August 4 - Culinary Specialist 2nd Class Milton W. Brown, 28, of Dallas, Texas, died Aug. 4, from a non-combat related incident in Rota, Spain.

September 26 - They died in Pul-E Alam, Afghanistan, of injuries suffered when an insurgent wearing a suicide vest detonated the device near their patrol. Killed were:
- Staff Sgt. Orion N. Sparks, 29, of Tucson, Ariz., and
- Sgt. Jonathan A. Gollnitz, 28, of Lakehurst, N.J.

September 28 - Sgt. 1st Class Riley G. Stephens, 39, of Tolar, Texas, died in Wardak, Afghanistan, of wounds sustained from enemy small arms fire.

September 29 - Sgt. 1st Class Daniel T. Metcalfe, 29, of Liverpool, N.Y., died in Sayyid Abad, Afghanistan, of injuries suffered when his unit was attacked with small arms fire. The incident is under investigation.

October 1 - They died in Khost, Afghanistan, of injuries suffered when an insurgent detonated a suicide vest while they were on dismounted patrol. Killed were:
- Sgt. Thomas J. Butler IV, 25, of Wilmington, N.C.;
- Sgt. Jeremy F. Hardison, 23, of Maysville, N.C. and
- Sgt. Donna R. Johnson, 29, of Raeford, N.C.

October 2 - Sgt. 1st Class Aaron A. Henderson, 33, of Houlton, Maine, died at Bagram Air Base, Afghanistan, of wounds suffered when insurgents attacked his unit on Sept. 30 with an improvised explosive device in Zombalay Village, Afghanistan.

October 3 - Sgt. Camella M. Steedley, 31, of San Diego, Calif., died while supporting combat operations in Helmand province, Afghanistan. The cause of death is under investigation.

October 6 - They died in Chak district, Wardak Province, Afghanistan, of gunshot wounds suffered while on dismounted patrol. Killed were:
- Warrant Officer Joseph L. Schiro, 27, of Coral Springs, Fla., and
- Staff Sgt. Justin C. Marquez, 25, of Aberdeen, N.C.

October 12 - Sgt. Thomas R. Macpherson, 26, of Long Beach, Calif., died in Andar District, Afghanistan, from small arms fire while on patrol during combat operations.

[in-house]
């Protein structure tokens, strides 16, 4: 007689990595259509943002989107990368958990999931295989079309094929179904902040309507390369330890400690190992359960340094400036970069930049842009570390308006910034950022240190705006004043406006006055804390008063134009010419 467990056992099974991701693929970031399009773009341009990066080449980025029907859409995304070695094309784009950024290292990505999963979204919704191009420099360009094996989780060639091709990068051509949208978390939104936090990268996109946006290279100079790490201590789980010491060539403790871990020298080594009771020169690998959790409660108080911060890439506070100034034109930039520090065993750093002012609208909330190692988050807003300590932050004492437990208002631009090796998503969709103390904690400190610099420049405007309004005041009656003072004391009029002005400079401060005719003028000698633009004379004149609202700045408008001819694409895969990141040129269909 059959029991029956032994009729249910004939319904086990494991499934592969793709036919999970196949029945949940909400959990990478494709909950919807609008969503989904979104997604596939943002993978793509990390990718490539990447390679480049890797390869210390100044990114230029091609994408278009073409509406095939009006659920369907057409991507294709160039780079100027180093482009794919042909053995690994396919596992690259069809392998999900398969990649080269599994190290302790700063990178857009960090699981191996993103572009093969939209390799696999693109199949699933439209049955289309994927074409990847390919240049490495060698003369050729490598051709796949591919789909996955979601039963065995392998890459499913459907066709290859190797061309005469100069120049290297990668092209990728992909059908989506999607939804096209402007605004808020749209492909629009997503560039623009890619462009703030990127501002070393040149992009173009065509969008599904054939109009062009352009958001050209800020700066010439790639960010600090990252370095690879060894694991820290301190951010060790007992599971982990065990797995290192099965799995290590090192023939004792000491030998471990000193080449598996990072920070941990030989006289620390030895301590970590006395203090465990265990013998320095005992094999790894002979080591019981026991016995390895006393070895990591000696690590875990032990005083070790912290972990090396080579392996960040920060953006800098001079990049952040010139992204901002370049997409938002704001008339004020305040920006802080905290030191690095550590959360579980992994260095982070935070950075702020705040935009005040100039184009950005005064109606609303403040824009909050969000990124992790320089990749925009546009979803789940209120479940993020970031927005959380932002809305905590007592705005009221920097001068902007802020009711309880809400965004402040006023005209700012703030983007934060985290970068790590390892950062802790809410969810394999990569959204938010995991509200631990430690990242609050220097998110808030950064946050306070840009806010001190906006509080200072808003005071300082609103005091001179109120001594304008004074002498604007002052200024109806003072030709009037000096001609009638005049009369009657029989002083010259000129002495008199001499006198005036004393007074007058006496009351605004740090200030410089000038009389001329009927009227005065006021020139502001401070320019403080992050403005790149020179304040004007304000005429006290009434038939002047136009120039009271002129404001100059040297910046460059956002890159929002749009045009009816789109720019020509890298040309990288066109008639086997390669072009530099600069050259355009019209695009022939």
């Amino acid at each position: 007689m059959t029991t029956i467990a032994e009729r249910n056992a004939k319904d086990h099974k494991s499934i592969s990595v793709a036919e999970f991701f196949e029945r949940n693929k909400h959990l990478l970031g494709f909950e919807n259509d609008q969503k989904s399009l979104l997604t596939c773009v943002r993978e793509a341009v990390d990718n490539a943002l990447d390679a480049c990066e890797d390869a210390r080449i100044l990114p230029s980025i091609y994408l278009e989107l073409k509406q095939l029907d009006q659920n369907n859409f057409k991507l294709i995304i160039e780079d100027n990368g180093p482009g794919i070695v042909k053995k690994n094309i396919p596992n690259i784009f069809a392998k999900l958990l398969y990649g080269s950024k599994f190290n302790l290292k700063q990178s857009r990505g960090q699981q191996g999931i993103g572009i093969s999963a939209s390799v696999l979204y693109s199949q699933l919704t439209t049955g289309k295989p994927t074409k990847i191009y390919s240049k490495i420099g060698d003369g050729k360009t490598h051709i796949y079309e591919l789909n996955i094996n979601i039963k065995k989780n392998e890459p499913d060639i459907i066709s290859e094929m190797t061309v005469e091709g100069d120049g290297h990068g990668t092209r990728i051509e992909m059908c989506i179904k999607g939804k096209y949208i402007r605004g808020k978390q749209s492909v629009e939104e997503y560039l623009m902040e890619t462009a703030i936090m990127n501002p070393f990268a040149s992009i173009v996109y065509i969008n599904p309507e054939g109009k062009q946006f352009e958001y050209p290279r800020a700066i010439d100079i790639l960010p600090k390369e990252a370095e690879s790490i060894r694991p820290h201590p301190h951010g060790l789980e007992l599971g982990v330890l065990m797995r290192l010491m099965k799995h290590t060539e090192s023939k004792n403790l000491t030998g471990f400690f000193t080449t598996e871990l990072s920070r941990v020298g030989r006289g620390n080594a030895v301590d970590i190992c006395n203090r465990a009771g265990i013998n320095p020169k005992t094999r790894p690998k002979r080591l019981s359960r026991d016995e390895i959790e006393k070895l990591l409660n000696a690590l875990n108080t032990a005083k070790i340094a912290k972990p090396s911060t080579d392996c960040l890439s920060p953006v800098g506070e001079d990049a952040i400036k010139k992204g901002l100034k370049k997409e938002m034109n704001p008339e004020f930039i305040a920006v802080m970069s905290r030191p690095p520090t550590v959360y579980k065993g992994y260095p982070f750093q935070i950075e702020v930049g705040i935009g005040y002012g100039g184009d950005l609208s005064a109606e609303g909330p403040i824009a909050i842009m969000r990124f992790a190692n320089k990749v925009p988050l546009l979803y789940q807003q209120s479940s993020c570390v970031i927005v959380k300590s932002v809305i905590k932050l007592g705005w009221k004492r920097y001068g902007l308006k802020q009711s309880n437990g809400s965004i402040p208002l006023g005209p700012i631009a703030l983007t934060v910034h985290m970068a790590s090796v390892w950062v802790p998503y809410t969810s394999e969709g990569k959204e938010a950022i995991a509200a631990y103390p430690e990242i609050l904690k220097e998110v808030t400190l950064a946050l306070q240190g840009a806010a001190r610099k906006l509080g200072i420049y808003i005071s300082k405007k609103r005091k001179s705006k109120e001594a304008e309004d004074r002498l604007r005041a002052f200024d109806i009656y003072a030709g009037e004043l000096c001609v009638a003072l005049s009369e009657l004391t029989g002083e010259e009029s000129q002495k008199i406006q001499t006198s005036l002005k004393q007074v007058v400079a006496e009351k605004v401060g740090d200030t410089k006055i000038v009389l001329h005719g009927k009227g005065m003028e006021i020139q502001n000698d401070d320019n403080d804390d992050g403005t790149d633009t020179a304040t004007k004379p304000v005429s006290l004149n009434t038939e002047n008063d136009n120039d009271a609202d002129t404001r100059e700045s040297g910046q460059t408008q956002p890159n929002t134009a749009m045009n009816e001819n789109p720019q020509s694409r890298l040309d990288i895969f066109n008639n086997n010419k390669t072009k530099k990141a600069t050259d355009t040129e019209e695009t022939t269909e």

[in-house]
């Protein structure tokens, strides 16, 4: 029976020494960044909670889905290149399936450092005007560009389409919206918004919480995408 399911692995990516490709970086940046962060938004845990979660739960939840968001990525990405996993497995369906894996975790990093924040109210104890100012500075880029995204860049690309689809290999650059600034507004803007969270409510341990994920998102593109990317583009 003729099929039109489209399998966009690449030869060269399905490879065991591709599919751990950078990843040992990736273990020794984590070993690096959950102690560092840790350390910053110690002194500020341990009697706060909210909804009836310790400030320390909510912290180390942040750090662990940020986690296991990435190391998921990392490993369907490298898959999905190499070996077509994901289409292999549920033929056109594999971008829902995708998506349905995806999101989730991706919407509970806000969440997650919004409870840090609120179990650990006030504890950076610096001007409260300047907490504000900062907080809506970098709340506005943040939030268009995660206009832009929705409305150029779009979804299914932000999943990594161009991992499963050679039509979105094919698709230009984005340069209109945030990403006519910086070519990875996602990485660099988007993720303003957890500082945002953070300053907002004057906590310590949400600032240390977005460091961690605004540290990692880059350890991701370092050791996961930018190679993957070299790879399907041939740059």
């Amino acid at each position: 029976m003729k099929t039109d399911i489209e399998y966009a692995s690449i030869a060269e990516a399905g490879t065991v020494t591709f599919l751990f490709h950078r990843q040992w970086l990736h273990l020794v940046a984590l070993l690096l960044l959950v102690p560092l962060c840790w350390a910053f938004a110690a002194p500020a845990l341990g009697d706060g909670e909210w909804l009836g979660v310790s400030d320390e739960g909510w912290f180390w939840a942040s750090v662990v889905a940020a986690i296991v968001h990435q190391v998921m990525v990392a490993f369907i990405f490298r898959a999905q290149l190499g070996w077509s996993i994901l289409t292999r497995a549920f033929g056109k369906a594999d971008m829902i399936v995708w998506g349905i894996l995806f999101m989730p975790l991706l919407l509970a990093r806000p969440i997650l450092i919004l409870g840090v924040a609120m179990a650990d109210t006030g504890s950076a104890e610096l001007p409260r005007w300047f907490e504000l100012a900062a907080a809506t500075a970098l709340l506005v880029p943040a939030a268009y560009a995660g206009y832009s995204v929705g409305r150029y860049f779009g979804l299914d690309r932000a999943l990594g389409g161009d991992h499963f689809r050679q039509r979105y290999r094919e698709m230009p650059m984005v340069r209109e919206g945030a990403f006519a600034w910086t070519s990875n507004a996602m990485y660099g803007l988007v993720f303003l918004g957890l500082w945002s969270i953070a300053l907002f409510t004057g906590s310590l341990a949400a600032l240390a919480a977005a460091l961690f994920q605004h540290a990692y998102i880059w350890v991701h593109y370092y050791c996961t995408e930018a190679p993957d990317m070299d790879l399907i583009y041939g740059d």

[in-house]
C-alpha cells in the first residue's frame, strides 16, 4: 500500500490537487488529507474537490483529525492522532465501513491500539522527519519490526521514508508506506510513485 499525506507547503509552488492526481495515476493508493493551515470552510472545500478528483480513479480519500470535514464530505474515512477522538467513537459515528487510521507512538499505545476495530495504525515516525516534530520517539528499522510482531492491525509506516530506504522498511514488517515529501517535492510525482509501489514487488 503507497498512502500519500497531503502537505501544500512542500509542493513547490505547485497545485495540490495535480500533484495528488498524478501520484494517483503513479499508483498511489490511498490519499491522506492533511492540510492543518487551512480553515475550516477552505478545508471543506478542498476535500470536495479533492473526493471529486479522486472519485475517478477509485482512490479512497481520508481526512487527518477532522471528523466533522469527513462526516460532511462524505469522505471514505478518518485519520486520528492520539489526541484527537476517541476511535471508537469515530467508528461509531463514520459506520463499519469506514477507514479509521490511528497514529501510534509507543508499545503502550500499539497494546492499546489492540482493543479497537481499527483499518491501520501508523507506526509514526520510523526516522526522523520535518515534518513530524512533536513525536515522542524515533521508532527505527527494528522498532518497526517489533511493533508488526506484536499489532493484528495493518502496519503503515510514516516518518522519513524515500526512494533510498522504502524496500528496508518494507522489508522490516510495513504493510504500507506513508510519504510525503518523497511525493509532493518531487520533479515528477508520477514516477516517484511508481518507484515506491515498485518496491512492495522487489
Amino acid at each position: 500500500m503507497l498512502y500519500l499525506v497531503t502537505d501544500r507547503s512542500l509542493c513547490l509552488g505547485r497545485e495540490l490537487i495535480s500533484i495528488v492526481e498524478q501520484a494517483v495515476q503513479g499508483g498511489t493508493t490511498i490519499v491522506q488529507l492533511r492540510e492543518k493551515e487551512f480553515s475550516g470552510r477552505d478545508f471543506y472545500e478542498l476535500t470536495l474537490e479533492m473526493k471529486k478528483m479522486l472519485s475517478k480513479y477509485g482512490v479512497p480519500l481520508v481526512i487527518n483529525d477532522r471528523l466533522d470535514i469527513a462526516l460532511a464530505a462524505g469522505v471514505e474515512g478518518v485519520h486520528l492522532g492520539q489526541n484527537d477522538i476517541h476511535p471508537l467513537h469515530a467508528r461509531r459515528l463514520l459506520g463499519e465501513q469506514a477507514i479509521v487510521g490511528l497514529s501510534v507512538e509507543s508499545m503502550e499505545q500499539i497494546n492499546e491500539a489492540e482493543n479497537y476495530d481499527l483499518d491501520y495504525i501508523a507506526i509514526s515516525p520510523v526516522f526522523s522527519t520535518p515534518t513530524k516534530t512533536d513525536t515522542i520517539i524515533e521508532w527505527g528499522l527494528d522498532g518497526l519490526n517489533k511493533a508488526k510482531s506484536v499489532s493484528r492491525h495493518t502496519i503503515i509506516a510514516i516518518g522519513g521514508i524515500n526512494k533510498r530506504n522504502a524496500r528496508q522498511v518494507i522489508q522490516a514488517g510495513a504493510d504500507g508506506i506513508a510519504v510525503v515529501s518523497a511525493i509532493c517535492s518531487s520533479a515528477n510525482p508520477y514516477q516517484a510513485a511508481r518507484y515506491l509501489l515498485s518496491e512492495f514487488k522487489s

- Cmdr. Joel Del Mundo Tiu, 49, of Manila, Philippines died as a result of non-combat related injuries.

October 13 - Sgt. 1st Class Ryan J. Savard, 29, of Sierra Vista, Ariz., died in Khanabad District, Afghanistan, from small arms fire while on patrol during combat operations
- Spc. Brittany B. Gordon, 24, of St. Petersburg, Fla., died in Kandahar, Afghanistan, of wounds suffered when enemy forces attacked her unit with an improvised explosive device.
- Sgt. Robert J. Billings, 30, of Clarksville, Va., died in Spin Boldak, Afghanistan, of wounds suffered when enemy forces attacked his unit with an improvised explosive device.

Tuesday, October 16, 2012

Newspaper Readership Dips Below Book Readership

Only 23% of Americans now read a print newspaper on any given day even though 51% of Americans "enjoy reading a lot" and on any given day 30% of Americans read a book in print.*

What a difference from 2002 when 41% of Americans read a print newspaper--a loss of 18% as the chart to the side shows.

By contrast print books lost only 4% in the past decade and daily book reading actually gained 2%* if you include digital book reading. Combing print and digital newspaper reading only raises the newspaper total to 29% in 2012 (still down 12% from 2002).

Why have newspapers suffered such a dramatic loss when magazines and books have not?

One reason might be that newspapers have lost credibility as a news source. Take, for example, the singular role that Nigel Jaquiss and Willamette Week have as an Oregon major print news breaking source despite competing with giants like the Oregonian (one of the top 25 U.S. newspapers in circulation).

The implosion of the Jefferson Smith mayoral campaign makes the point. It was Jaquiss who broke the story that Rep. Smith was cited in 1993 for assaulting a woman. The Oregonian's coverage had to admit the Jaquiss reporting as the key mover of this story:
Jefferson Smith's mayoral campaign called a news conference Monday afternoon, just hours after Willamette Week reported that Smith, 39, had been cited on an accusation of misdemeanor assault involving a woman in 1993 when he was a 20-year-old sophomore at the University of Oregon in Eugene.
One would think with the leg up of having Jaquiss uncover the story that the Oregonian would use its vastly superior numbers in reporters and funding to to be in the lead in following this up.